I haven't blogged about this until now. Our daughter, Rachael, and her husband, Josh, are expecting their first baby - due in May. Which makes Karen and I expectant grandparents. So congratulations to Rachael and Josh. Josh is in the Army and will be deployed to the Philippines in a few weeks and will miss the birth of their daughter. Did I mention Karen is going to be one sexy grandma?

4) Our baby goes to war: Blog date Dec. 4, 2009 and Nov. 11, 2009
Daniel became a US Marine right out of high school a couple of years ago. After boot camp in San Diego he was stationed at Camp Lejeune, North Carolina with the 2nd Marines, 2nd Battalion, Easy Company. They were deployed to the Helmand Province in Southern Afghanistan in October. It's hard watching the baby of the family go off to war.

We finally received a letter from Daniel, or should I say Lance Cpl. Wrighthouse. Mail to and from Afghanistan is shipped on a slow boat to China I think. We've mailed Daniel many letters and a package and he has yet to receive any. Daniel says he has mailed us several letters and we finally received this one. (You can read his letter if you go to this blog entry).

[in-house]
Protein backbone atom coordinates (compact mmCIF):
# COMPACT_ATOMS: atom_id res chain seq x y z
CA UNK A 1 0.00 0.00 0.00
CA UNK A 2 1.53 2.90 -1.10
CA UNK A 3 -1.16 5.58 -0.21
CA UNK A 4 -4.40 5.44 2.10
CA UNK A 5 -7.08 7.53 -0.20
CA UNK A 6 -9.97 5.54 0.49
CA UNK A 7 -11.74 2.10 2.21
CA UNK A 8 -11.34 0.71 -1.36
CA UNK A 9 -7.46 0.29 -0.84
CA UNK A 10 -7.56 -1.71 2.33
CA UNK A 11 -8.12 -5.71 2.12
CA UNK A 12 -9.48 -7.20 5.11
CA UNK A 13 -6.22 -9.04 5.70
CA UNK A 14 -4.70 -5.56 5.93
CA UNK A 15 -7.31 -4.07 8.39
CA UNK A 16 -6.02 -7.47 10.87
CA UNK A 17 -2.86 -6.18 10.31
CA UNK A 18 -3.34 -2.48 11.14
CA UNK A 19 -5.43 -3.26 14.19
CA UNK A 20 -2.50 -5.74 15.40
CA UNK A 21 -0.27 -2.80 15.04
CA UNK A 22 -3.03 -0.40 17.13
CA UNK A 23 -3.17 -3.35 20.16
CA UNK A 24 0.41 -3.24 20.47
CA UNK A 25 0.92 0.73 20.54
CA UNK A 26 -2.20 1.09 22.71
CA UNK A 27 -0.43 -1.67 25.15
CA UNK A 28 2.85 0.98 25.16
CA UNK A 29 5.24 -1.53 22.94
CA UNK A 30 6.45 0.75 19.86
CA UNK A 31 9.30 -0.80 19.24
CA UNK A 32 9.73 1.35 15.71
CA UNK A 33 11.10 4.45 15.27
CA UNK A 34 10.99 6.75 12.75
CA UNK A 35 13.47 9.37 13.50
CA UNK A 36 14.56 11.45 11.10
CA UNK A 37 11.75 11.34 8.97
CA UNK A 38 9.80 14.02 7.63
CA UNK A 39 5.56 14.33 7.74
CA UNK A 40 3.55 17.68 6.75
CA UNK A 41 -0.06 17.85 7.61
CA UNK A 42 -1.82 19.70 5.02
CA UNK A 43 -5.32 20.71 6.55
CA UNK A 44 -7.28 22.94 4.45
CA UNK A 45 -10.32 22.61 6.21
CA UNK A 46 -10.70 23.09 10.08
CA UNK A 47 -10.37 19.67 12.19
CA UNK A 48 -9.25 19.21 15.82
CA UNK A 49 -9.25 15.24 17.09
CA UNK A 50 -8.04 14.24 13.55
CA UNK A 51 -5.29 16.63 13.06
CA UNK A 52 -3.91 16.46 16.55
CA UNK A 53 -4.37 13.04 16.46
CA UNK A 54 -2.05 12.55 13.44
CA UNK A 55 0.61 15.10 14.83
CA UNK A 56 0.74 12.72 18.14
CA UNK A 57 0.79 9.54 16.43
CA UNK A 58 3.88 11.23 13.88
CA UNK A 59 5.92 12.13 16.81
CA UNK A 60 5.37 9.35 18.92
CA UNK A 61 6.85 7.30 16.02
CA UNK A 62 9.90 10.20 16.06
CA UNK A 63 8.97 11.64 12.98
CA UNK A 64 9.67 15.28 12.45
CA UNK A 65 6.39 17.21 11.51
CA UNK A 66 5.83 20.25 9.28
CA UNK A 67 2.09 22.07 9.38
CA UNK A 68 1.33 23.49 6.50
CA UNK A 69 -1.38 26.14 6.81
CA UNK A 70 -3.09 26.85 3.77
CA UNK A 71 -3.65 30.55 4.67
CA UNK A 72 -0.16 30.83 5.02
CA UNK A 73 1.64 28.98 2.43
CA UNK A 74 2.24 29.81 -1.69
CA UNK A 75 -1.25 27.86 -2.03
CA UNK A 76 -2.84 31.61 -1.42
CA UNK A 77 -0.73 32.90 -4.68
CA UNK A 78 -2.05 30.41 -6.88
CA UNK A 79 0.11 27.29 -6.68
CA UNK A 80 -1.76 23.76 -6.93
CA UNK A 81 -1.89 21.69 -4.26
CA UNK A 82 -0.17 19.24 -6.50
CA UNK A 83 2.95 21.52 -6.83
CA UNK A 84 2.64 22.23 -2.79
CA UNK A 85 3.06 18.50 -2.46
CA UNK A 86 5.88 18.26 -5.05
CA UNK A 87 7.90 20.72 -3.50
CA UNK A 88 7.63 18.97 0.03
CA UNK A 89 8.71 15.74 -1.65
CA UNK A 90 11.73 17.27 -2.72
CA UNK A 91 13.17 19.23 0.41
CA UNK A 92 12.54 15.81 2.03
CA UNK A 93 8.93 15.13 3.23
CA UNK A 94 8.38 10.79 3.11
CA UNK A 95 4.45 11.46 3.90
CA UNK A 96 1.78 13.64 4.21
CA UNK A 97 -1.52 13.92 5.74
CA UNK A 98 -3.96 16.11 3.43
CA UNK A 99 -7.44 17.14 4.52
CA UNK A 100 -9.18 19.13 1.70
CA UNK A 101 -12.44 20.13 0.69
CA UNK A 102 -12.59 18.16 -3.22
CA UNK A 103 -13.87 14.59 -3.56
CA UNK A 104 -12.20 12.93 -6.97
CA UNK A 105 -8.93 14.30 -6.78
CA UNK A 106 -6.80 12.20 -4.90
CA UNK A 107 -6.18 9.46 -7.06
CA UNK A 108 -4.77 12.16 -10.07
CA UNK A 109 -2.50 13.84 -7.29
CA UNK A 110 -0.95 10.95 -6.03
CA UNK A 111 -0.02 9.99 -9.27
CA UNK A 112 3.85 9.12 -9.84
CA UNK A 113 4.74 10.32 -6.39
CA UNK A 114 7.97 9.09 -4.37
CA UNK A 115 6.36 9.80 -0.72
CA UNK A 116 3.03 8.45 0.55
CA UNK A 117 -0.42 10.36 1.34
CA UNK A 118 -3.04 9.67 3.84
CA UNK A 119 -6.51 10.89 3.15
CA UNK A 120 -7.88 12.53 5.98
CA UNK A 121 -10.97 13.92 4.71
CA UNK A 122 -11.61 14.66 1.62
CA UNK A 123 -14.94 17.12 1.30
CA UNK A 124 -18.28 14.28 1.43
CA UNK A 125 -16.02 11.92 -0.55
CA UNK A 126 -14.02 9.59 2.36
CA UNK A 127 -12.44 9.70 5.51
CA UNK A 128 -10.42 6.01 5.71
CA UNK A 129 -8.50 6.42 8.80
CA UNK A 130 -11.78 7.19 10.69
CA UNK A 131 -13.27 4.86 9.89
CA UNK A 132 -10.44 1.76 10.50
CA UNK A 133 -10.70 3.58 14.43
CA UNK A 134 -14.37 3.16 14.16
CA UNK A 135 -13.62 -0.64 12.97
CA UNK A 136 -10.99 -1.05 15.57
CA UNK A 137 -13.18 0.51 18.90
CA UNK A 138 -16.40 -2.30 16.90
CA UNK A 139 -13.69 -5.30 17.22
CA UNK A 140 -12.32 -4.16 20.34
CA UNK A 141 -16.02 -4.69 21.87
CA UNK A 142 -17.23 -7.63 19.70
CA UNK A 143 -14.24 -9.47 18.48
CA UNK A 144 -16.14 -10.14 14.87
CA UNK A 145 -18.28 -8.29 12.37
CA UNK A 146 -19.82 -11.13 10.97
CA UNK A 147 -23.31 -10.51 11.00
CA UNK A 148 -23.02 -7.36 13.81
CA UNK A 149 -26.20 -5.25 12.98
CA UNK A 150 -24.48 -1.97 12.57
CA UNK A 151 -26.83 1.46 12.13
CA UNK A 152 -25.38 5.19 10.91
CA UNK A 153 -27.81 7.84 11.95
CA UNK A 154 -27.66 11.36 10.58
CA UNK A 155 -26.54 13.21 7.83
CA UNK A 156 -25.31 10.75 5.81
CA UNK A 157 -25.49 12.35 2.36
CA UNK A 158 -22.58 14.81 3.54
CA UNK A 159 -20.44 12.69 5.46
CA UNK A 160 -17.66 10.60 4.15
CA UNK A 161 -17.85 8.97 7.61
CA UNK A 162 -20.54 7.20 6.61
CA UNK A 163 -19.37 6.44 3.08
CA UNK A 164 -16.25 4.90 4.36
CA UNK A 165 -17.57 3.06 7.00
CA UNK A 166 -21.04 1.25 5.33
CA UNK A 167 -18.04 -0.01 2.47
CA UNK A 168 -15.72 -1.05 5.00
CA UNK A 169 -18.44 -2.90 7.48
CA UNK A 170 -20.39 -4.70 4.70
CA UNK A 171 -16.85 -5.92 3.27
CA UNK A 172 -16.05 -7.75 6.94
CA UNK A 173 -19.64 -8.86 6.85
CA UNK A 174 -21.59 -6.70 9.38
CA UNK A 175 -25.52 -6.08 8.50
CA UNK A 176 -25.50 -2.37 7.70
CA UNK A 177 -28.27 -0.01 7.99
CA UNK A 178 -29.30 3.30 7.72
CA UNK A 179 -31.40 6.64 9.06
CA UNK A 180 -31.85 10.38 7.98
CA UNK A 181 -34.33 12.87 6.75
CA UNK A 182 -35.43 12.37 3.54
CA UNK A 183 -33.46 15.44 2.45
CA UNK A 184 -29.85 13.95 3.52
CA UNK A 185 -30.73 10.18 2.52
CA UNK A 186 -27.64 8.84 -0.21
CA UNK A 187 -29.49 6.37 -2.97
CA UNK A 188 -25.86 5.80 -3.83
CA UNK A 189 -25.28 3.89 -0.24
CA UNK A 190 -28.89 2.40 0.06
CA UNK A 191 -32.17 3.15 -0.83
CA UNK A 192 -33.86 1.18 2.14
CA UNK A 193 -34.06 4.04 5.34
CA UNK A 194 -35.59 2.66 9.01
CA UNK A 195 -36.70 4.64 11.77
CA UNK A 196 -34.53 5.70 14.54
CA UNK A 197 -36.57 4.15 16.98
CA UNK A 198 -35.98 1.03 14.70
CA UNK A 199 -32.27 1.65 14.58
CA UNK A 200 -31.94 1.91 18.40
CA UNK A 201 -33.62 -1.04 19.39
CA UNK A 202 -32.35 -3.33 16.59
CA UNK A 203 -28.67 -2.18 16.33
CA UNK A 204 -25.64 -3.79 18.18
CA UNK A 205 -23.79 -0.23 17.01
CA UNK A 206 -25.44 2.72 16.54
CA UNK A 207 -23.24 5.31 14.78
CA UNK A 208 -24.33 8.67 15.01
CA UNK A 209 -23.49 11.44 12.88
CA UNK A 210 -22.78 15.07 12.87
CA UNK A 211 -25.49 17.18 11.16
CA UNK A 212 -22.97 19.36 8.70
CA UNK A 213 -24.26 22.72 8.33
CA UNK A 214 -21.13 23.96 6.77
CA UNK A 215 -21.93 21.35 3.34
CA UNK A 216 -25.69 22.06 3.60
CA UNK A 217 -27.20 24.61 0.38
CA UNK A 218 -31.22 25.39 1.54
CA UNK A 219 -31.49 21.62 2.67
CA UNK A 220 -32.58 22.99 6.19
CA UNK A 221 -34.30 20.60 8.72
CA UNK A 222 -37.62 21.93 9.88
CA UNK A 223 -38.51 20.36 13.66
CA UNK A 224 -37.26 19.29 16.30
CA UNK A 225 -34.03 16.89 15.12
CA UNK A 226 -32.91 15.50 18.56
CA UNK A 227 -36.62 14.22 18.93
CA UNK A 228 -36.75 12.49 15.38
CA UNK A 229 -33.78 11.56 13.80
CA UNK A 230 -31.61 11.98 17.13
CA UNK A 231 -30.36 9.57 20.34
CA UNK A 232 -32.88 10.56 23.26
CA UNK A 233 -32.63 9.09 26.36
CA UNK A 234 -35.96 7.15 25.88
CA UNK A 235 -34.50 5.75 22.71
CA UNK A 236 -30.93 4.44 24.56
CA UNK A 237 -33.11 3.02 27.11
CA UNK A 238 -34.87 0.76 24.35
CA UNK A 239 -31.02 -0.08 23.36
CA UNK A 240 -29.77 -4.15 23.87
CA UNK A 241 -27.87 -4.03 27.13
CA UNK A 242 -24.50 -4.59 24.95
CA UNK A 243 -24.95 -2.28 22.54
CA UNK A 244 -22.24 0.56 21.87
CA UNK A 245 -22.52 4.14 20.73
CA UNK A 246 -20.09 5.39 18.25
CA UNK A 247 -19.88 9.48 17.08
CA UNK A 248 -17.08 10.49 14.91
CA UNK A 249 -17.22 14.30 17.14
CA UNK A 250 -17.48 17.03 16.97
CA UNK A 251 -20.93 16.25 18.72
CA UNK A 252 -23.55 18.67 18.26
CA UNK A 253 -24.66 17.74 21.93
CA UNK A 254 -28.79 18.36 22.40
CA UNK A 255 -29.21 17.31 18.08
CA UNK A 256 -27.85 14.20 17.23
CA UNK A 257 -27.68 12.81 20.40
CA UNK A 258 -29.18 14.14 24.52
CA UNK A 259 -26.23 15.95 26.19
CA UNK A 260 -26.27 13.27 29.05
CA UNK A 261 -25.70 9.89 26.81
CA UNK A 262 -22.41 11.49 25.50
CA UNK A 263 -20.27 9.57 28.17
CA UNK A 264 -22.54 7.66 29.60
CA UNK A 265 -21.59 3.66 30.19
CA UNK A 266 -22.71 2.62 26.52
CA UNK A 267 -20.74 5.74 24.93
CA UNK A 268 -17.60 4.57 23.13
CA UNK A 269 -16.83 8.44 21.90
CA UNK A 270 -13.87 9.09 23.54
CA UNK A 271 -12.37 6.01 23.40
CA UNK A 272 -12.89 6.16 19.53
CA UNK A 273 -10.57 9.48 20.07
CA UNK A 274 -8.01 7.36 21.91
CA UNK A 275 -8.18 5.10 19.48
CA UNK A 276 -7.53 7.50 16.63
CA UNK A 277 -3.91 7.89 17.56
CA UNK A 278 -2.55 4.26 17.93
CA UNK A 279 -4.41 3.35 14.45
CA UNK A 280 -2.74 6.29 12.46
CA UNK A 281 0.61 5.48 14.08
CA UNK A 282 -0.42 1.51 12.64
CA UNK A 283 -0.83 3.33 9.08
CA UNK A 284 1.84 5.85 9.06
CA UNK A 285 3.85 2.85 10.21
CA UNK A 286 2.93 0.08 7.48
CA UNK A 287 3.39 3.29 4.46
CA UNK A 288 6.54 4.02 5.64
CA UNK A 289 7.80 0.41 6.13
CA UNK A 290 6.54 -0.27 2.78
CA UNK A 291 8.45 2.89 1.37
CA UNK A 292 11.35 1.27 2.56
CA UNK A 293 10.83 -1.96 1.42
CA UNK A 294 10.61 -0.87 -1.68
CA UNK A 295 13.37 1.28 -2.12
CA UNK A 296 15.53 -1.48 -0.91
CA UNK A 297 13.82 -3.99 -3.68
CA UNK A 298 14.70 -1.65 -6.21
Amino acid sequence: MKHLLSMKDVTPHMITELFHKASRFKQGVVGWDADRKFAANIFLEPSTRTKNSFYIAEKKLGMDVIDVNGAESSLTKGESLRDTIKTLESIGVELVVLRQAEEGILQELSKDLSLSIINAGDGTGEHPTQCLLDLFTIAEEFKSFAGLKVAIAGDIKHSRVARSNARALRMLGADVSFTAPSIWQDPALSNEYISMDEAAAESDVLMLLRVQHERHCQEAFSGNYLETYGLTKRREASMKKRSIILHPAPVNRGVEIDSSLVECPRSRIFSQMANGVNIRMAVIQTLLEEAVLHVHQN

The Marine Corps also has an e-mail program that is supposed to be faster than using the US Postal service but We'll have to wait and see. I know, there's a war going on and mail is an after thought for the military, but it is frustrating as a parent to not be able to communicate with your child, I mean Marine, in a timely manner.

Each month the Marines send out a newsletter to the families of those who are serving. This is our first newsletter since Daniel has been deployed. It's a little unnerving especially when the commander admits it's dangerous and scary but it is what it is. If you want to write Daniel while he is deployed his address is:

lcpl wrighthouse, James D.
2/2 E Co unit 73070
FPO AE 09510-3070

It's OK if you don't know him personally. Just write to say hi and tell him what's happening in the world. Remember, he and the rest of Easy Company are cut off from the news of the rest of the world. The postage is the same as if it were being mailed within the US. Thanks and here's the newsletter if you care to read it ...

5) A perfect day: Blog date Oct. 15, 2009
This was a fun post to write. i got to relive my Ironman experience and share it with everyone else. The most memorable part of doing Ironman is definitely running down Alii Drive at the end of the race and entering the finishing chute so that's where I started my story - at the end.